The Catholic Church in America is going through another season of scandal. Earlier this summer, the powerful retired archbishop of Washington, D.C., Theodore McCarrick, was removed from the College of Cardinals after credible reports that he had sexually molested the first boy he ever baptized. Accompanying stories also revealed a culture in the Church in which many knew of McCarrick’s reputation for sexually preying on seminarians. Yet his rise in the Church and his influence were never impeded, not even after the Church made court settlements with his victims.
Now comes the Pennsylvania grand-jury report, which has unearthed decades of sexual abuse and cover-up in six Catholic dioceses in that state. The details of crimes by priests are stomach-churning. And the feeble response of their bishops, shuffling abusers from one assignment to the next, or trying to delay investigations until the statute of limitations passed, is utterly demoralizing.
The grand-jury report does seem to show what the Church in America has claimed, that the incidence of child sex abuse began dropping in the 1990s and further after the Dallas Charter reforms of 2002. Many of the named priests are deceased or out of the priesthood. But the current scandals also reveal the inadequacy of those reforms. The bishops deliberately exempted themselves from accountability measures instituted in Dallas. And the grand-jury report shows that bishops who responded in a way that looks criminally negligent not only escaped the scrutiny of the law but continued to advance in their careers in the Church.
The worst result from this scandal would be the institution of a few symbolic reforms by the bishops themselves, coupled with the scapegoating of those who happened to have been embarrassed by revelations already in the press. The bishops should collectively consent to fund an ongoing formal independent inquiry of the American episcopacy, touching not only their chancery offices but also investigating America’s seminaries. Matters should include not only the conduct of bishops in matters of abuse but also what they knew about about their fellow bishops and when.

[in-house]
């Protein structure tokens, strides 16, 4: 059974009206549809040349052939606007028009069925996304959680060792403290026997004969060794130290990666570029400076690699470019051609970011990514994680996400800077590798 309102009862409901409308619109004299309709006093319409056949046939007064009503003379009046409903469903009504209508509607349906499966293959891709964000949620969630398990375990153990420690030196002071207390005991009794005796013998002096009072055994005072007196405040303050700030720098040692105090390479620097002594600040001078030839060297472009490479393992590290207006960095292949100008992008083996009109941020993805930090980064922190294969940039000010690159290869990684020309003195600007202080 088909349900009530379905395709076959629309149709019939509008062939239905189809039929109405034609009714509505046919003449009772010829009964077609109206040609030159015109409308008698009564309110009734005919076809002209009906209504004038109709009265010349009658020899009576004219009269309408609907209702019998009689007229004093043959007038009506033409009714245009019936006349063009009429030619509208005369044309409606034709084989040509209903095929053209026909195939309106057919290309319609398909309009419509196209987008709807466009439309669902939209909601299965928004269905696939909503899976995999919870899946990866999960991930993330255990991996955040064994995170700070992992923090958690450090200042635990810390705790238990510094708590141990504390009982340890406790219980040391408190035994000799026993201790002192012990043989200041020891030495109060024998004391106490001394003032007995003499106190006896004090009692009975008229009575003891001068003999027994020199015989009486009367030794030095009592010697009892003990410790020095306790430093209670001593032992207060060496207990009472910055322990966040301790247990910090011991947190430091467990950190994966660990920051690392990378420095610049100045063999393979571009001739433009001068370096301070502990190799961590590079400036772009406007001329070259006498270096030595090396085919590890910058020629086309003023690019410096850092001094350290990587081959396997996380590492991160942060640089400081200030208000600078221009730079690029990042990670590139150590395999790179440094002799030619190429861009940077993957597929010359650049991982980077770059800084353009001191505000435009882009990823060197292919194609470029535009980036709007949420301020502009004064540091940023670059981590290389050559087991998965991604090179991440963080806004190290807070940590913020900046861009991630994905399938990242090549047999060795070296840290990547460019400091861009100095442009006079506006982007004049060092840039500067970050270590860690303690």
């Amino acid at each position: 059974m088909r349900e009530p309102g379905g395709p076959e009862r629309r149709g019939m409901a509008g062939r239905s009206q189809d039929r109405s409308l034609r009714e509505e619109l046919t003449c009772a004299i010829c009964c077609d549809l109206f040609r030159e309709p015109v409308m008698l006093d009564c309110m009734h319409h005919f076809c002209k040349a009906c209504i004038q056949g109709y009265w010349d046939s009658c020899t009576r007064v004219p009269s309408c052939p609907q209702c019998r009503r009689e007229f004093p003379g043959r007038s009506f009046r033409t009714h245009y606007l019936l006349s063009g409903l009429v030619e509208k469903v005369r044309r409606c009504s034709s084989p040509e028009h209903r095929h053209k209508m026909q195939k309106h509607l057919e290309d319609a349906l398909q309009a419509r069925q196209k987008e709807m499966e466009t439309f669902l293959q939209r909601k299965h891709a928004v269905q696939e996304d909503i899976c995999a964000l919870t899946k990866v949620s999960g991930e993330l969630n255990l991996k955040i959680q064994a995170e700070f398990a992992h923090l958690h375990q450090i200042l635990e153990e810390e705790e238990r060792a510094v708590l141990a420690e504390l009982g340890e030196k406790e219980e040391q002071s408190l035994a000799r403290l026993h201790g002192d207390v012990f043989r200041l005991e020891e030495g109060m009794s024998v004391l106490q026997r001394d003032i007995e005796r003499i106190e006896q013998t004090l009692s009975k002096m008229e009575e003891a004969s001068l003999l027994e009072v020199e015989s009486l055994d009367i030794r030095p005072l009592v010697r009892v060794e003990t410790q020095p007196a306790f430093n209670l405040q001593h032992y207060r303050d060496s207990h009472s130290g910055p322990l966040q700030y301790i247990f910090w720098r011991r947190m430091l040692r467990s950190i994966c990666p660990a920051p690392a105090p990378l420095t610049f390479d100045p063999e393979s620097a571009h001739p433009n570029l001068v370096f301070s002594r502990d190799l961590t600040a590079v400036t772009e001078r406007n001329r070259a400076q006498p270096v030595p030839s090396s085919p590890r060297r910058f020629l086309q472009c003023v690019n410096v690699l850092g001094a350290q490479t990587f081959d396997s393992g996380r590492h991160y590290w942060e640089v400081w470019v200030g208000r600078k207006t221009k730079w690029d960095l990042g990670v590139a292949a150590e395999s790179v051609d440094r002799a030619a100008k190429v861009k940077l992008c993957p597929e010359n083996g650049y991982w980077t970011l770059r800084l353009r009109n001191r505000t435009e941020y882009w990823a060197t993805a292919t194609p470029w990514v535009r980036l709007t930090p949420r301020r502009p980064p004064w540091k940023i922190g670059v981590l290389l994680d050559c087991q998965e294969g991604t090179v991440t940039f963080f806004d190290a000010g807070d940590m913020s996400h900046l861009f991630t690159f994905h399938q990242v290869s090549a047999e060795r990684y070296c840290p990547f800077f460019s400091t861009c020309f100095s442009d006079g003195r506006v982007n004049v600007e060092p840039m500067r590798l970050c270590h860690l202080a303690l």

Cardinal Daniel DiNardo, president of the United States Conference of Catholic Bishops, has already announced an intention to fund a full investigation surrounding Archbishop McCarrick. That’s a start.
Such an investigation must have genuine independence. In the past, bishops have been able to wear down would-be lay reformers. Former Oklahoma governor Frank Keating was pushed off the National Review Board (established by the U.S. Conference of Catholic Bishops in 2002) for his hard line after the last round of scandals. Last year Marie Collins, the only sex-abuse victim on Pope Francis’s commission on child abuse, also resigned her position in disgust. She alleged that the bishops of the Church have responded “with fine words in public and contrary actions behind closed doors.” In her eyes, the Vatican had failed to follow recommendations to establish a tribunal to hold bishops to account.
It is precisely for this reason that we are skeptical of any attempt to solve the crisis in the American Church via a “visitation” from Church authorities in Rome. Pope Francis’s own response to sexual malfeasance in Chile and Italy, and even within the walls of the Vatican has been remarkably inept. Given the habitual secrecy of the Church in defending itself against the possibility of scandal, it is not unreasonable to fear that a papal visitation would spirit away documents from American dioceses to Rome, out of the sight of transparent inquiries.
Finally, after a credible, transparent investigation, the Catholic Church in America needs more than a sorrowful report. The future existence of such an investigation cannot be used as an excuse by individual bishops or priests to avoid personally confronting evil when they are in a position to do so. An initiative to investigate is meant to supplement and assist the common work of reforming the Church. This reform effort will require individuals with moral courage and fortitude, which cannot be outsourced.
Bishops, including cardinals, who are shown to have been derelict in confronting the evil they knew about in the Church must be made to resign and encouraged to live a life marked by visible signs of penance. Policy changes are not enough for a Church that believes in the supernatural. The bishops are in the same position as the apostles who asked Christ why they were unable to drive out an evil spirit. The Lord explained to them: “This kind can go out by nothing but by prayer and fasting.”